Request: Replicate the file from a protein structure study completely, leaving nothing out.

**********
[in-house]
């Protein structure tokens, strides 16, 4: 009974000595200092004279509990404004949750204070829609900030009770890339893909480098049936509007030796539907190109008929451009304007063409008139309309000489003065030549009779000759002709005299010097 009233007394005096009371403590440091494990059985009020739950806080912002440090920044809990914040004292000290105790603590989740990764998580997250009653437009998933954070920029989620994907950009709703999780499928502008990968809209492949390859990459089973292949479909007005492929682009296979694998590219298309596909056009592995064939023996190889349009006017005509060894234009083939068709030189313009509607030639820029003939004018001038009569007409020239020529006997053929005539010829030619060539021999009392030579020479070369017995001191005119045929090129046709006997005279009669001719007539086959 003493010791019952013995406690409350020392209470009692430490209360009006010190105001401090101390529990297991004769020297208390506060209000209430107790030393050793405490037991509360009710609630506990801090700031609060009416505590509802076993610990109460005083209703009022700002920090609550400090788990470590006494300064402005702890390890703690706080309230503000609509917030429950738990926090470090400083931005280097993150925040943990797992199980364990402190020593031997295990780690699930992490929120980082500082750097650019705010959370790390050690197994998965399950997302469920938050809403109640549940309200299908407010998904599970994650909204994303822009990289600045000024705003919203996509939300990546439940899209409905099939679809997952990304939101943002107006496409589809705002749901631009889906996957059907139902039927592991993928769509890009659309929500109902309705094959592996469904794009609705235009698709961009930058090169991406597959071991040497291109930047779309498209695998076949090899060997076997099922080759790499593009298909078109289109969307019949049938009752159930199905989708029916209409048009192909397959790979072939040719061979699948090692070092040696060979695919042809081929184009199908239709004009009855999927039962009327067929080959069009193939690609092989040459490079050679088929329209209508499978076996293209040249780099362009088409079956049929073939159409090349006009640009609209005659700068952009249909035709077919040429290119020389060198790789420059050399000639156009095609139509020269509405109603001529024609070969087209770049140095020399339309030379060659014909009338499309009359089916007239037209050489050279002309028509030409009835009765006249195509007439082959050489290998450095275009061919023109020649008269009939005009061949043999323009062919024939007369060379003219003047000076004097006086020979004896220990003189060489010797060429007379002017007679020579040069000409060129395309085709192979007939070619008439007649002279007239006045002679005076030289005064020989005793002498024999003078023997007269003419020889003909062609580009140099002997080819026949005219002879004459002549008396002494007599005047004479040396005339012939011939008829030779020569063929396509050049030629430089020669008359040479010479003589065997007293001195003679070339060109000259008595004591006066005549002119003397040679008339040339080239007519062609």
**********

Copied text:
[in-house]
């Protein structure tokens, strides 16, 4: 009974000595200092004279509990404004949750204070829609900030009770890339893909480098049936509007030796539907190109008929451009304007063409008139309309000489003065030549009779000759002709005299010097 009233007394005096009371403590440091494990059985009020739950806080912002440090920044809990914040004292000290105790603590989740990764998580997250009653437009998933954070920029989620994907950009709703999780499928502008990968809209492949390859990459089973292949479909007005492929682009296979694998590219298309596909056009592995064939023996190889349009006017005509060894234009083939068709030189313009509607030639820029003939004018001038009569007409020239020529006997053929005539010829030619060539021999009392030579020479070369017995001191005119045929090129046709006997005279009669001719007539086959 003493010791019952013995406690409350020392209470009692430490209360009006010190105001401090101390529990297991004769020297208390506060209000209430107790030393050793405490037991509360009710609630506990801090700031609060009416505590509802076993610990109460005083209703009022700002920090609550400090788990470590006494300064402005702890390890703690706080309230503000609509917030429950738990926090470090400083931005280097993150925040943990797992199980364990402190020593031997295990780690699930992490929120980082500082750097650019705010959370790390050690197994998965399950997302469920938050809403109640549940309200299908407010998904599970994650909204994303822009990289600045000024705003919203996509939300990546439940899209409905099939679809997952990304939101943002107006496409589809705002749901631009889906996957059907139902039927592991993928769509890009659309929500109902309705094959592996469904794009609705235009698709961009930058090169991406597959071991040497291109930047779309498209695998076949090899060997076997099922080759790499593009298909078109289109969307019949049938009752159930199905989708029916209409048009192909397959790979072939040719061979699948090692070092040696060979695919042809081929184009199908239709004009009855999927039962009327067929080959069009193939690609092989040459490079050679088929329209209508499978076996293209040249780099362009088409079956049929073939159409090349006009640009609209005659700068952009249909035709077919040429290119020389060198790789420059050399000639156009095609139509020269509405109603001529024609070969087209770049140095020399339309030379060659014909009338499309009359089916007239037209050489050279002309028509030409009835009765006249195509007439082959050489290998450095275009061919023109020649008269009939005009061949043999323009062919024939007369060379003219003047000076004097006086020979004896220990003189060489010797060429007379002017007679020579040069000409060129395309085709192979007939070619008439007649002279007239006045002679005076030289005064020989005793002498024999003078023997007269003419020889003909062609580009140099002997080819026949005219002879004459002549008396002494007599005047004479040396005339012939011939008829030779020569063929396509050049030629430089020669008359040479010479003589065997007293001195003679070339060109000259008595004591006066005549002119003397040679008339040339080239007519062609």